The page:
Benjamin Appelbaum, Attorney at Law

Morris County Intellectual Propery Law Blog

Protecting New Jersey trademarks

The importance of protecting trademarks was emphasized recently when a lawsuit was filed in federal court regarding ownership of the Craftsman tool line. Sears previously sold Craftsman tools and owned the rights to its iconic name. However, that all changed when Sears began to struggle financially prior to its bankruptcy filing. According to a recent news report, Stanley Black & Decker acquired the Craftsman brand in March 2017, for which it paid Sears approximately $900 million.

As part of a contract between Stanley and Sears, Stanley gave Sears a limited license to market certain Craftsman products. However, the lawsuit alleges that Sears began to sell a new line of tools based on the Craftsman name once Sears emerged from bankruptcy protection. The suit further alleges that Sears marketed the new tools in such a way as to make it appear that the Sears tools were superior to the Stanley tools and casting doubt on the legitimacy of the Stanley line.

Protecting a trademark

Businessmen of New Jersey may be aware that the business landscape is a vibrant ecosystem with millions of new businesses budding every year. However, what they may not be aware of is that more businesses showing up means that there is a commensurate rise in trademarks: In comparison to the year preceding it, the year of 2017 saw a rise of 30 percent in the number of trademark applications filed, or about 9.11 million applications in total for that year. This ever-growing number of trademarks means that lawyers and brand strategists need to work harder than ever to protect their brand.

In the event that a business doesn't protect its brand well, it could get into some real trouble, including the inability to secure a mark, accidentally infringing on another business's brand or having their mark infringed upon. Trademark infringement has been increasing over the past several decades to such a degree that more than four out of every five brand experts have reported experiencing infringement during the past year; even social media names and web domains aren't safe.

History Repeats Itself via Scientific Patents

In New Jersey, legislators are contemplating making changes in legal regulations regarding patents. In January 2019 and February 2019, Sen. Thom Tillis and Sen. Chris Coons held meetings about patents and the law. The senators are proposing to make new rules similar to those invented by Francesco Ruffini in 1923. At that time, Ruffini, an Italian senator, wanted to allow scientific researchers rights to patent their discoveries.

Ruffini wrote a fascinating text backed by both the League of Nations and well-known scientists. However, Ruffini's idea failed. Scientists across the globe did not approve of his plan. Lawmakers disregarded his concept. Ruffini's Committee on Intellectual Cooperation, a branch of the League of Nations, regarded his notion as an undertaking devoid of any noticeable merits. The committee's prestigious members included Albert Einstein and Marie Curie. Today's scientists tend to agree with these past decisions. The committee's mission was to create a university for all nations and an academic exchange program. The committee also wanted to adopt Esperanto as its official language.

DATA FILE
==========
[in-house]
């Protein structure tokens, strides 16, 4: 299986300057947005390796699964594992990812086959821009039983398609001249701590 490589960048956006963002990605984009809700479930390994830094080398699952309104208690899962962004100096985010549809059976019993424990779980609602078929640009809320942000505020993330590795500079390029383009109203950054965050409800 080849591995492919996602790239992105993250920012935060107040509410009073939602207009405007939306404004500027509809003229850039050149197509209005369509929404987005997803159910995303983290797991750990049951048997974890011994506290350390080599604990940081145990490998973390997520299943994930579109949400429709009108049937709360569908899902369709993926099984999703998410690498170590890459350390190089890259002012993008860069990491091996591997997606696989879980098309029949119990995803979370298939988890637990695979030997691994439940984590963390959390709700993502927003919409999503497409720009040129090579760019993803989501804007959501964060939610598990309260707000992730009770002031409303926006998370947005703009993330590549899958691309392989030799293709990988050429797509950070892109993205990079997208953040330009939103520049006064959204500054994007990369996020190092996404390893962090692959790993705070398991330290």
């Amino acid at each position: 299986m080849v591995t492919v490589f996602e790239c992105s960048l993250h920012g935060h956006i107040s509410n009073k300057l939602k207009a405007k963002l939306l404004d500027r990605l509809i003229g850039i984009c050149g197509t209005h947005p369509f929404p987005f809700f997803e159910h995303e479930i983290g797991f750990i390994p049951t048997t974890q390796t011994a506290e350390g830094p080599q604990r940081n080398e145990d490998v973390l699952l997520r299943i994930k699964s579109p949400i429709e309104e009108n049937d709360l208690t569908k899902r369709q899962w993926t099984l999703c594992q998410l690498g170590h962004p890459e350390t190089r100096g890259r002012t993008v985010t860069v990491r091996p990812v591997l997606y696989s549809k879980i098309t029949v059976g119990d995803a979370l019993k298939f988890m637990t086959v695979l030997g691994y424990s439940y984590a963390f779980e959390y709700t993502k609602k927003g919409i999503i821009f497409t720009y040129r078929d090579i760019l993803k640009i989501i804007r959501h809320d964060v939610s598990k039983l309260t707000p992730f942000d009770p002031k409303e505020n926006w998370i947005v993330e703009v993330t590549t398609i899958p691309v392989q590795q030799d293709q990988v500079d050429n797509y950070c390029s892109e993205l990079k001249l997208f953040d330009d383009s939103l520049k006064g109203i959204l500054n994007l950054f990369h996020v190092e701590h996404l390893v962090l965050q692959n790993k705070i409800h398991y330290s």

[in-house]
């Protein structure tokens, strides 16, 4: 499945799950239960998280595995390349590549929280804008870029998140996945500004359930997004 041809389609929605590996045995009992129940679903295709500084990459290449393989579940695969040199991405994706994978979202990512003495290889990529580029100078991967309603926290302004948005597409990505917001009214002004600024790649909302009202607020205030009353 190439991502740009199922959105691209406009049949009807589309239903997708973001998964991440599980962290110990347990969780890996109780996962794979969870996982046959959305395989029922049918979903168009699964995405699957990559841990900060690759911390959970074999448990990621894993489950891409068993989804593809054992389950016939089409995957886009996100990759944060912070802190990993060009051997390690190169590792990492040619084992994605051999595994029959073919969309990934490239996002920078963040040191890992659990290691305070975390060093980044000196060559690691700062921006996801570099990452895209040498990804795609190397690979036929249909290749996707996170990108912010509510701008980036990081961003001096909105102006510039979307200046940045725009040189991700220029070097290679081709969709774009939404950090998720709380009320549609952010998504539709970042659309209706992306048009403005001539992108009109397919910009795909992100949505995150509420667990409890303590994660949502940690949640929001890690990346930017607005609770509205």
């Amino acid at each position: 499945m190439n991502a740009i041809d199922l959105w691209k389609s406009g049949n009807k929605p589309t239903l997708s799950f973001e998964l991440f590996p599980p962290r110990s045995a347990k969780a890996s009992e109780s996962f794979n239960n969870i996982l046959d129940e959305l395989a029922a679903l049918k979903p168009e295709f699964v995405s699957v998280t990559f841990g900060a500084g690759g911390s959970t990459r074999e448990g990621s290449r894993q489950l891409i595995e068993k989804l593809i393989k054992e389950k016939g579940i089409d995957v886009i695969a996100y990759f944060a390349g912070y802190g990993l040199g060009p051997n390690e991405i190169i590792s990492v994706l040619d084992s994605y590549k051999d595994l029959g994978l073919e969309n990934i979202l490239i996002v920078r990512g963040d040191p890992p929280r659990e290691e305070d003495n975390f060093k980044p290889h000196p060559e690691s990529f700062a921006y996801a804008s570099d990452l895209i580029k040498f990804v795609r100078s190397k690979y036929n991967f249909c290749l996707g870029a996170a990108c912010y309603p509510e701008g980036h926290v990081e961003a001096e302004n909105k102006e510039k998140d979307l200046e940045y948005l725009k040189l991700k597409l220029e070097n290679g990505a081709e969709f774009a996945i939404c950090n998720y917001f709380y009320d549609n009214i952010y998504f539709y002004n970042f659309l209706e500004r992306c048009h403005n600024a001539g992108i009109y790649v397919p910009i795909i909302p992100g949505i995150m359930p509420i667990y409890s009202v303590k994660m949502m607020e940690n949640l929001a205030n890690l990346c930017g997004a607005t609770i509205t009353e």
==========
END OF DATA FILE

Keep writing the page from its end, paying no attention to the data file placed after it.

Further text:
Fortnight sued by Alfonso Ribiero

Alfonso Ribiero, known for his signature "Carlton" dance performed by his character on "The Fresh Prince of Bel-Air," filed suit against Epic Games, owner of the Fortnite video game. Epic featured Ribiero's distinct dance moves as an add-on dance players may purchase for their Fortnite characters.

Ribiero's lawsuit raised the question of whether he, in fact, has legal ownership of the "Carlton" dance. The U.S. Copyright Office has answered with a resounding "no" and even went as far as to poke fun at Ribiero. A supervisory registration specialist from the U.S. Copyright Office has reportedly claimed the "Carlton" dance is merely a simple dance routine anyone is capable of doing.

Appeals court says certain diagnostic tests cannot be patented

Some New Jersey medical researchers may be affected by a federal appellate court decision on Feb. 6 regarding diagnostic test patenting. Rather than providing clarification about this type of patenting, the decision instead increased the pressure on Congress to provide guidance.

The Athena unit of Quest Diagnostics, Inc., filed a lawsuit against the Mayo Clinic in 2015 regarding a diagnostic method for neurological disorders that involves the detection of certain antibodies. The company argued that the Mayo Clinic owed it royalties, but the case was dismissed. The argument was that the diagnostic test could not be patented because it only dealt with a correlation between the presence of antibodies and the condition. Therefore, it was a matter of "natural law".